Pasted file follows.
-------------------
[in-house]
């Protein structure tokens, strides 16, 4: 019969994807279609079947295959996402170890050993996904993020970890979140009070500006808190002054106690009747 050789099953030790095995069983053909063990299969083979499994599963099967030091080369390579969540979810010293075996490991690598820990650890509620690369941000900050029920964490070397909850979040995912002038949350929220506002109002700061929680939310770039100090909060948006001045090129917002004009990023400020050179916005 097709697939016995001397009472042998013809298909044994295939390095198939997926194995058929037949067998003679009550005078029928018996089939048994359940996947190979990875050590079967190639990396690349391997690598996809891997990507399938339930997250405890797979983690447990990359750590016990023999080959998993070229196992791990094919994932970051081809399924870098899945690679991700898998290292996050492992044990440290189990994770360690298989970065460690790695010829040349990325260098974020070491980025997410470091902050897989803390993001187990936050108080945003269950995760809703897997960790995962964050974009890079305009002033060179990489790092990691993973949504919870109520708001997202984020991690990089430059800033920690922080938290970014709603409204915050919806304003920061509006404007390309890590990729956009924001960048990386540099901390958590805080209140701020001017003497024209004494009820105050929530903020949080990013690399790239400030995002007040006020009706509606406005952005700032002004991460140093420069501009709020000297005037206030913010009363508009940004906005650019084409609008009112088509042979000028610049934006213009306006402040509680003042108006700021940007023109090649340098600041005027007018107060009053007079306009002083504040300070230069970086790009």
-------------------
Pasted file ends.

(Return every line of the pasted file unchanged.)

[in-house]
């Protein structure tokens, strides 16, 4: 019969994807279609079947295959996402170890050993996904993020970890979140009070500006808190002054106690009747 050789099953030790095995069983053909063990299969083979499994599963099967030091080369390579969540979810010293075996490991690598820990650890509620690369941000900050029920964490070397909850979040995912002038949350929220506002109002700061929680939310770039100090909060948006001045090129917002004009990023400020050179916005 097709697939016995001397009472042998013809298909044994295939390095198939997926194995058929037949067998003679009550005078029928018996089939048994359940996947190979990875050590079967190639990396690349391997690598996809891997990507399938339930997250405890797979983690447990990359750590016990023999080959998993070229196992791990094919994932970051081809399924870098899945690679991700898998290292996050492992044990440290189990994770360690298989970065460690790695010829040349990325260098974020070491980025997410470091902050897989803390993001187990936050108080945003269950995760809703897997960790995962964050974009890079305009002033060179990489790092990691993973949504919870109520708001997202984020991690990089430059800033920690922080938290970014709603409204915050919806304003920061509006404007390309890590990729956009924001960048990386540099901390958590805080209140701020001017003497024209004494009820105050929530903020949080990013690399790239400030995002007040006020009706509606406005952005700032002004991460140093420069501009709020000297005037206030913010009363508009940004906005650019084409609008009112088509042979000028610049934006213009306006402040509680003042108006700021940007023109090649340098600041005027007018107060009053007079306009002083504040300070230069970086790009």